I wrote about SwipeTrix back when it released a couple of weeks ago, but I didn’t stick with it because the soundtrack was giving me a headache. I didn’t want to turn off the music and sound effects together and play in silence, so I just didn’t play. But the developer listened to feedback and added a separate toggle for music. So I went back to the game and I’m really enjoying it. It’s a nice relaxing puzzler that can be tricky at times. It’s also free, supported by ads, with a one-time IAP to remove the ads. So it’s perfectly reasonable. The only thing I’d like to see added is a way to replay levels you already beat. Anyway, definitely check it out if you’re a puzzle fan, and you can use my walkthrough guide if you get stuck.
Frog Puzzle has been out for a while now, but I somehow missed it. It’s just my kind of puzzle game, as you can take your time working out the solution, undo as much as you want, and then feel really good when you figure it out. It’s a logic puzzler where you draw a path for the frog using arrows and then have him follow it. The goal is to make him touch every tile at least once before getting to the exit. I’ve only played the first 20 levels, but already I’ve encountered portals, a new jump command, and logs that sink once used. The UI is clean and uncluttered and I haven’t had a single issue with the game recognizing my swipes. It’s also free, with seemingly only opt-in ads for hints. You can also buy a cosmetic in the shop to remove ads. And besides the 60 campaign levels, there’s a level creator that allows players to share their own levels with others. I’m not sure why this game didn’t get more publicity — maybe the generic name? — but it’s definitely worth checking out. I’m also working on a walkthrough guide here if you get stuck.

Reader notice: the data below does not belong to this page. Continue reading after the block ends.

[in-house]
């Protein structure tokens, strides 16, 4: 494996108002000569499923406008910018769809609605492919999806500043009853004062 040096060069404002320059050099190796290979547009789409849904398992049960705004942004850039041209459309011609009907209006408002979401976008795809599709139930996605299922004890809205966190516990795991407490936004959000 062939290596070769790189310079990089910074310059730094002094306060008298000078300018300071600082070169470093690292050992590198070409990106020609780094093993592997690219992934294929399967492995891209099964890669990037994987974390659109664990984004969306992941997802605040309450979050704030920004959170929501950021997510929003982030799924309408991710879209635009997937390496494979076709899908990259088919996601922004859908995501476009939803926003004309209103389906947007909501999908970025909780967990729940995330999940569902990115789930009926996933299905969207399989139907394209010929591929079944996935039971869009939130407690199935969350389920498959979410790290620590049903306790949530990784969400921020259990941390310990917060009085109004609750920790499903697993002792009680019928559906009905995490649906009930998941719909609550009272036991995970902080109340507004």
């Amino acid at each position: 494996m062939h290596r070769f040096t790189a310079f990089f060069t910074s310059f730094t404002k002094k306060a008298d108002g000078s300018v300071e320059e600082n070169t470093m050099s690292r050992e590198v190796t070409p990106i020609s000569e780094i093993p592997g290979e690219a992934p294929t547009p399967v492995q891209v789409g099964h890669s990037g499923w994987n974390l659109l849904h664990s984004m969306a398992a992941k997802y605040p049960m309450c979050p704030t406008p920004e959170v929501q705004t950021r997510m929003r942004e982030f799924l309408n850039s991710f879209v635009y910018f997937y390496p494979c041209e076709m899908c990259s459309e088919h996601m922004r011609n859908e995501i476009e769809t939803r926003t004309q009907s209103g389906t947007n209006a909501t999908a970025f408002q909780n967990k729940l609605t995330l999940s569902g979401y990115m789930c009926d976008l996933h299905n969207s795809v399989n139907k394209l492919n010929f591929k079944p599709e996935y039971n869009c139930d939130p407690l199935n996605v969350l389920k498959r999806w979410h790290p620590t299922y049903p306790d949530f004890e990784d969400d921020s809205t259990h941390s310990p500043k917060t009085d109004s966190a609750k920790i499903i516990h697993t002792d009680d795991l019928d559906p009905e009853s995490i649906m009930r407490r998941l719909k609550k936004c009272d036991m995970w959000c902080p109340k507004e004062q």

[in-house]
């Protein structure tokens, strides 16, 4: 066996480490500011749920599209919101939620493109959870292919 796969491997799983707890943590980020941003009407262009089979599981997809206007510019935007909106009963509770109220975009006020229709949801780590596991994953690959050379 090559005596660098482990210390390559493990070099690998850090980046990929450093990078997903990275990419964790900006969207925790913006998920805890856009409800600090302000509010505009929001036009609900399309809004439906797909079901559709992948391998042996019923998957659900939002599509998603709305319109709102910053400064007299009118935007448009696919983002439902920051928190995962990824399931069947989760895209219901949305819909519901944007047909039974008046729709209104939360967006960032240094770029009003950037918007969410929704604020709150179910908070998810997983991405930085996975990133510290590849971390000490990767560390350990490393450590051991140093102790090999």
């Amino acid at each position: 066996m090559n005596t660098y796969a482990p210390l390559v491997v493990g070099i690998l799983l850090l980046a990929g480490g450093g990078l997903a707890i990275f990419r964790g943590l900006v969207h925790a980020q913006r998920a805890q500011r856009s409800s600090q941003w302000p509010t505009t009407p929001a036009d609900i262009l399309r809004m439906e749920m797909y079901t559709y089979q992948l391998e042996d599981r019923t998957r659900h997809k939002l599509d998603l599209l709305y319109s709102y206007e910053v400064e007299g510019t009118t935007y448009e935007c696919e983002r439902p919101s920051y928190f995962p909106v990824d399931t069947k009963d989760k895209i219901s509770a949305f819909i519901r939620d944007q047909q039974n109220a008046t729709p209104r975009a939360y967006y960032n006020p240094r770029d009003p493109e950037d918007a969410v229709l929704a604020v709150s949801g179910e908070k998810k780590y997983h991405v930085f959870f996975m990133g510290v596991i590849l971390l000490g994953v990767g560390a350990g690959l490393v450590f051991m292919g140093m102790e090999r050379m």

Epic Card Game
White Wizard Games’ Epic Card Game is the latest board game to make it over to digital. It’s similar to Hearthstone, but much more free-to-play friendly, since you don’t buy cards to gain an advantage over others. I’m not really that into these types of games, but it seems well-made for what it is. If you’re a fan of card battlers, give it a try. It’s free, so there’s nothing to lose.
I knew right away that Quadracade wasn’t for me, as I get dressed out enough from once arcade game at a time, and this asks you to play four at once. I only played a few minutes, and it’s a good game for what it is. It’s just not something I personally enjoy playing. This is another free one, but there is an energy system that limits how much you can play for free. I do see an add-removal IAP, but I’m not sure if it gives you unlimited energy. So I suggest researching that before spending your money on the game. Anyway, it’s worth at least giving a try. You can also watch my gameplay video below to see what it’s like.